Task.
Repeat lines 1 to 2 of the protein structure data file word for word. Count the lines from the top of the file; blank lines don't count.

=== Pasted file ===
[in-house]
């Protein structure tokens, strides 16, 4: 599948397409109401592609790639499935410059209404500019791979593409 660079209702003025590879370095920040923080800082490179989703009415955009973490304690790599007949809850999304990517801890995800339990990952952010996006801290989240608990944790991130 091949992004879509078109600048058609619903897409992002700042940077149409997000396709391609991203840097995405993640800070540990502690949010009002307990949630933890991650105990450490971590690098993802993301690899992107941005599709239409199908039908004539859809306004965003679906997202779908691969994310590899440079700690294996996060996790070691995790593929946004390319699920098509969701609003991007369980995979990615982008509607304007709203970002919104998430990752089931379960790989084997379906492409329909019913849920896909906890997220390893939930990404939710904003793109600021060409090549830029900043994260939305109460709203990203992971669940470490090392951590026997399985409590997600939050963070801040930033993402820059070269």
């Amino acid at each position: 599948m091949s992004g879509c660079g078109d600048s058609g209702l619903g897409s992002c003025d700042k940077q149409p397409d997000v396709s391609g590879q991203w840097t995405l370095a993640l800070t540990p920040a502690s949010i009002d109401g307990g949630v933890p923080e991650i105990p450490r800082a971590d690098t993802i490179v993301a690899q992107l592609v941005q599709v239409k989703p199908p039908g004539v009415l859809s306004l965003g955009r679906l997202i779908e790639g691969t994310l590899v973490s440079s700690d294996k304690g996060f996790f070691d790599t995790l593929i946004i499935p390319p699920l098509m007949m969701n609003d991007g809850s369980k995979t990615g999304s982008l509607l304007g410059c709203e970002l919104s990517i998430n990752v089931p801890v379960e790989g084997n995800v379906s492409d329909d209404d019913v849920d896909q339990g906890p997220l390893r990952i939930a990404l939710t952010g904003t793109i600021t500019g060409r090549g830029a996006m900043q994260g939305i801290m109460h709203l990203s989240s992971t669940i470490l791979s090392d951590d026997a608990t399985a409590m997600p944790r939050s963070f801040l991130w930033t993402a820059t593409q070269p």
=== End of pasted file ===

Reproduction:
[in-house]
């Protein structure tokens, strides 16, 4: 599948397409109401592609790639499935410059209404500019791979593409 660079209702003025590879370095920040923080800082490179989703009415955009973490304690790599007949809850999304990517801890995800339990990952952010996006801290989240608990944790991130 091949992004879509078109600048058609619903897409992002700042940077149409997000396709391609991203840097995405993640800070540990502690949010009002307990949630933890991650105990450490971590690098993802993301690899992107941005599709239409199908039908004539859809306004965003679906997202779908691969994310590899440079700690294996996060996790070691995790593929946004390319699920098509969701609003991007369980995979990615982008509607304007709203970002919104998430990752089931379960790989084997379906492409329909019913849920896909906890997220390893939930990404939710904003793109600021060409090549830029900043994260939305109460709203990203992971669940470490090392951590026997399985409590997600939050963070801040930033993402820059070269």